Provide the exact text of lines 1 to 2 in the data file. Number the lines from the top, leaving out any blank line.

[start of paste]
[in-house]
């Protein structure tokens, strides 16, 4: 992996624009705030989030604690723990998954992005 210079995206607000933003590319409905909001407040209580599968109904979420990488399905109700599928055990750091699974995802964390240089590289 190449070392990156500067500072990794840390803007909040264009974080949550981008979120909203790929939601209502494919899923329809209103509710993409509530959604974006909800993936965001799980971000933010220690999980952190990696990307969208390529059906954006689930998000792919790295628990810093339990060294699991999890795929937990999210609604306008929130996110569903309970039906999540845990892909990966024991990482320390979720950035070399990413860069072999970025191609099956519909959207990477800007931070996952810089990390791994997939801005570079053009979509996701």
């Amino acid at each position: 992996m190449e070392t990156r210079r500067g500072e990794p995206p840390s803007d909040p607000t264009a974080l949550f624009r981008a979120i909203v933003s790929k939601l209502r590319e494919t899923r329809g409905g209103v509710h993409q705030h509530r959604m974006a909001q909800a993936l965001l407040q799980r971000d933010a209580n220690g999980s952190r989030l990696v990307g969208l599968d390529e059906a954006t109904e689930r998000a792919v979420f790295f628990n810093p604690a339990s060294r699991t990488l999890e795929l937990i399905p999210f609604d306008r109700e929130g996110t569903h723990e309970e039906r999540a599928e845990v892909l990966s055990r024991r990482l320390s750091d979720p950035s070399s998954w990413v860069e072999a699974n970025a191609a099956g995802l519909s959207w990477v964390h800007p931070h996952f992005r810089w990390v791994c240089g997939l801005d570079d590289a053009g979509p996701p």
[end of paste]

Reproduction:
[in-house]
């Protein structure tokens, strides 16, 4: 992996624009705030989030604690723990998954992005 210079995206607000933003590319409905909001407040209580599968109904979420990488399905109700599928055990750091699974995802964390240089590289 190449070392990156500067500072990794840390803007909040264009974080949550981008979120909203790929939601209502494919899923329809209103509710993409509530959604974006909800993936965001799980971000933010220690999980952190990696990307969208390529059906954006689930998000792919790295628990810093339990060294699991999890795929937990999210609604306008929130996110569903309970039906999540845990892909990966024991990482320390979720950035070399990413860069072999970025191609099956519909959207990477800007931070996952810089990390791994997939801005570079053009979509996701």